Funerals – What can you say?

Written a couple of weeks ago the night after a funeral.  The church is usually informed that a member has died the day of their death, and a pastor is sent, that day or the next, to the family’s home in the middle of their turmoil and grief and family issues.  In the next few days we field calls from different family members with different experiences, memories and emotional agendas, possibly make more visits, and prepare the service and our message.  I’m usually so emotionally exhausted the night after a funeral that I sleep it off for 9-10 hours.  This was written on just such a night.

I did a funeral today for a man in his 40’s, the father of an 8-year-old girl. Funerals are one of the toughest parts of my job as a pastor.  I always feel guilty saying that, as if the stress and struggle of the funeral for me today was anything in comparison to what the man’s wife or daughter are going through.  But funerals are hard in different ways for everyone involved. 

Oddly enough, funerals are not hard because I’m uncomfortable with the topic of death.  That’s actually not a problem for me.  As a biologist, I’m pretty pragmatic about the whole life/death cycle.  Instead, I struggle in the preparation for the funeral because I want to find just the right words to comfort the family and others who are grieving.  The words spoken at a funeral can do a lot to put a family on a path towards healing. Conversely, they can do a lot to cause them pain, even if that’s not the intended effect. 

At my own grandmother’s funeral the pastor went on and on about how much pain she had been in towards the end of her fight with bone cancer and how good it was that her suffering had ended. I’m sure he was deeply affected by having seen this very faithful woman suffer so much, but I’ll never forget my father’s comment, spouted in anger after the service: “I’ll never forgive that pastor for dwelling on her pain like that!” It was so hard for my dad to be reminded about his mom’s struggle on the day he was hoping to move on to focus on her relief.

So I always feel quite a bit of pressure to say the right things.  It gets even trickier when I’m not able to say glowing things about the person’s faith in God and our assurance that they are in the arms of Jesus at this very moment. I don’t want to give false assurances. I want to be plain about how fleeting life is and how it magnifies our need for God’s grace and a hope for a life beyond this one. But I’m not going to make promises that someone is with Jesus when their life showed no visible signs of knowing or following Him.  I’m not the kind of pastor that brings that sort of thing up, dangling hell in front of a grieving family to try to get their ticket to heaven punched out of fear, but it’s a careful dance, knowing how much to say and how much not to say.

One of the best things I feel I can do at a funeral is to bring out the positive and wonderful parts of someone’s character (that’s easier with some than others!) and then point back to God as the source of those characteristics.  If every good and perfect gift comes from God (James 1:17), then the gifts given to and through this person are no exception. 

Family resemblance is sometimes described as “spit-n-image” here in Texas, as in: “That boy is the spit ‘n image of his dad!”  But that phrase originally had so much more power, before being shortened from its original “spirit and image.” What it was meant to describe in the beginning was the way someone resembled someone on the inside (spirit) and outside (image).  I talk about resemblances within the family in front of me, and then I talk about how we’re created in the image of God, and how our positive characteristics are simply reflections of his Spirit and image in our lives.  The closer we grow to God, the more we resemble Him. The more recognizable we are as His children.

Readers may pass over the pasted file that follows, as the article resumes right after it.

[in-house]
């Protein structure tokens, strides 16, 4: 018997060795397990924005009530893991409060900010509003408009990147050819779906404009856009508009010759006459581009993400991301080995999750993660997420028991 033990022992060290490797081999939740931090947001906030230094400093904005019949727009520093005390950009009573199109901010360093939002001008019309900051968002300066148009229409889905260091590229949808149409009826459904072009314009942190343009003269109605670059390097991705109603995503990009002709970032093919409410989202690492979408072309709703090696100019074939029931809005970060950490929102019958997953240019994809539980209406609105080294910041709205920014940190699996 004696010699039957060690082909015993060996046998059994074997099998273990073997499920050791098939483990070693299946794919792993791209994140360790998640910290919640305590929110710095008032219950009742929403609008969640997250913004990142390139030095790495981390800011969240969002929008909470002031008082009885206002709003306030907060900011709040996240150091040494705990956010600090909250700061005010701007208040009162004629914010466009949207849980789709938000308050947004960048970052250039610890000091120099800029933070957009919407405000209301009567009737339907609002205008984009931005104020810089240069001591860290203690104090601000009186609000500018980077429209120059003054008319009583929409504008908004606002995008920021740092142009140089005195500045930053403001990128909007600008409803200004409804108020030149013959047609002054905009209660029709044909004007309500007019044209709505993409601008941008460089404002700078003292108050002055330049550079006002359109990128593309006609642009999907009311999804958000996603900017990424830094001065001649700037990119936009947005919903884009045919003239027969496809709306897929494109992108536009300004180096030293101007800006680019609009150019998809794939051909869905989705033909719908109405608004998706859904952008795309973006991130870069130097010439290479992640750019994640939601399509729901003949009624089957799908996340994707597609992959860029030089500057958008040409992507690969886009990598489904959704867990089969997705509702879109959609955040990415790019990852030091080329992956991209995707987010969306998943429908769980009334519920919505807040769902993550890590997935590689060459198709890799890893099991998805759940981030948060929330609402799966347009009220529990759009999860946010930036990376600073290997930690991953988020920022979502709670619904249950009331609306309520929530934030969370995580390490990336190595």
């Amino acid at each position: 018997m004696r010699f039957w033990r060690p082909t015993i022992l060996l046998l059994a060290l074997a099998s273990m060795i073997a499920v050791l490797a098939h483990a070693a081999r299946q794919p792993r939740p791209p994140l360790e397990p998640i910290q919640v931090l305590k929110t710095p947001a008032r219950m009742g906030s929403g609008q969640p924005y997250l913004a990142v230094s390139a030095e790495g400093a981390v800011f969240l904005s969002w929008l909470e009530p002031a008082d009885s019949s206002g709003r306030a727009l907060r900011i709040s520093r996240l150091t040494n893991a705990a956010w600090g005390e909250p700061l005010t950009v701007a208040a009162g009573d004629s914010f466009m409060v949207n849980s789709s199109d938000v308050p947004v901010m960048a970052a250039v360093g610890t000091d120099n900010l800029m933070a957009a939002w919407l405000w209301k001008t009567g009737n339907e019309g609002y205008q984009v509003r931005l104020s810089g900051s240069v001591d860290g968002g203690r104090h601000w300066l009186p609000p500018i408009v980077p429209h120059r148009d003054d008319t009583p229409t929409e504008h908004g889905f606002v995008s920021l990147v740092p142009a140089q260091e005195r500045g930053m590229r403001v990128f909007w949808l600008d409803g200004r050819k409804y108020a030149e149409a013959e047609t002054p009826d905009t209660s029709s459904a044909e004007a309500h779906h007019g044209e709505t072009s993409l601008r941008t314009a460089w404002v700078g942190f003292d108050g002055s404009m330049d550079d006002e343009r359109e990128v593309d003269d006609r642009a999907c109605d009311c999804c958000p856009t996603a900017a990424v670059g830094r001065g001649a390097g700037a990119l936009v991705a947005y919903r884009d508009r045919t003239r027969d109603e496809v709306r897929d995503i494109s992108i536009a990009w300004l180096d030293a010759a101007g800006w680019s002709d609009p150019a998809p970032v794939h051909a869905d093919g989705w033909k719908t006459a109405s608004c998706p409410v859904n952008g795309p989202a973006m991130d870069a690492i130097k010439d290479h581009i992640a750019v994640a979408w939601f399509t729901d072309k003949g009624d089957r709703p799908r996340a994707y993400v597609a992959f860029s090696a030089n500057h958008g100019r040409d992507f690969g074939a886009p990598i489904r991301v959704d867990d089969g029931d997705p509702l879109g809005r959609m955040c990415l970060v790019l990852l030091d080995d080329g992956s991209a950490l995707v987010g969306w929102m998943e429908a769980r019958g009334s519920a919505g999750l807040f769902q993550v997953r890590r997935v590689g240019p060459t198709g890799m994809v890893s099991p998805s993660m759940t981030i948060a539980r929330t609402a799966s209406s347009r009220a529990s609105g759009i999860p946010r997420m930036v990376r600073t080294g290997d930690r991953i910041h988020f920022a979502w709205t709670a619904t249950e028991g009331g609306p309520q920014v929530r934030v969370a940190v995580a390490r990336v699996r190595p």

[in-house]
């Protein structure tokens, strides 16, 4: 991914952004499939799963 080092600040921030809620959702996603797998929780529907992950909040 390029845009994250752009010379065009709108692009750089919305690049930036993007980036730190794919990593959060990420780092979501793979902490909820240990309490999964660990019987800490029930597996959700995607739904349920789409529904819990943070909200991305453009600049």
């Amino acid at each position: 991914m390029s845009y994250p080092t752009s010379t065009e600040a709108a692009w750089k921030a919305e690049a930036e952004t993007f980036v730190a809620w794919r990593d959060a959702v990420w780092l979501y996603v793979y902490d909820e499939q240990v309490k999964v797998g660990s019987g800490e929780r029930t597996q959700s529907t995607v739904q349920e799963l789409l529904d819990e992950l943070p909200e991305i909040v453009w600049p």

The man whose funeral I presided over today loved to do big generous things for others.  He would donate things out of his own pocket and let people believe they came from his company.  He would do things for his mother-in-law and let her assume that his wife was the one behind the blessing.  He was extravagant with his little daughter, treating her to a weekly breakfast out to eat with Daddy, a scavanger hunt for her Christmas present, a luxury suite while they were on family vacation, and a million little things that she will remember as his gifts to her.  Since his cancer diagnosis he even shared the research he did about cancer with other patients in online forums, trying to help them get the best treatment possible. He sometimes encountered other patients who couldn’t afford the same kind of treatment he could pay for.  At least once that his wife knows of (there are probably more) he sent them the money so they could receive treatment even though this was an incurable form of cancer.

This man was extravagant and understated at the same time. He loved doing big things… anonymously.  I would call that a reflection of the Spirit and image of our generous and invisible God.  The One who blesses without asking for anything in return, who creates for the sake of beauty, who loves without condition and forgives without looking back. 

How about you? What’s the most helpful or most damaging thing you’ve heard said at a funeral?

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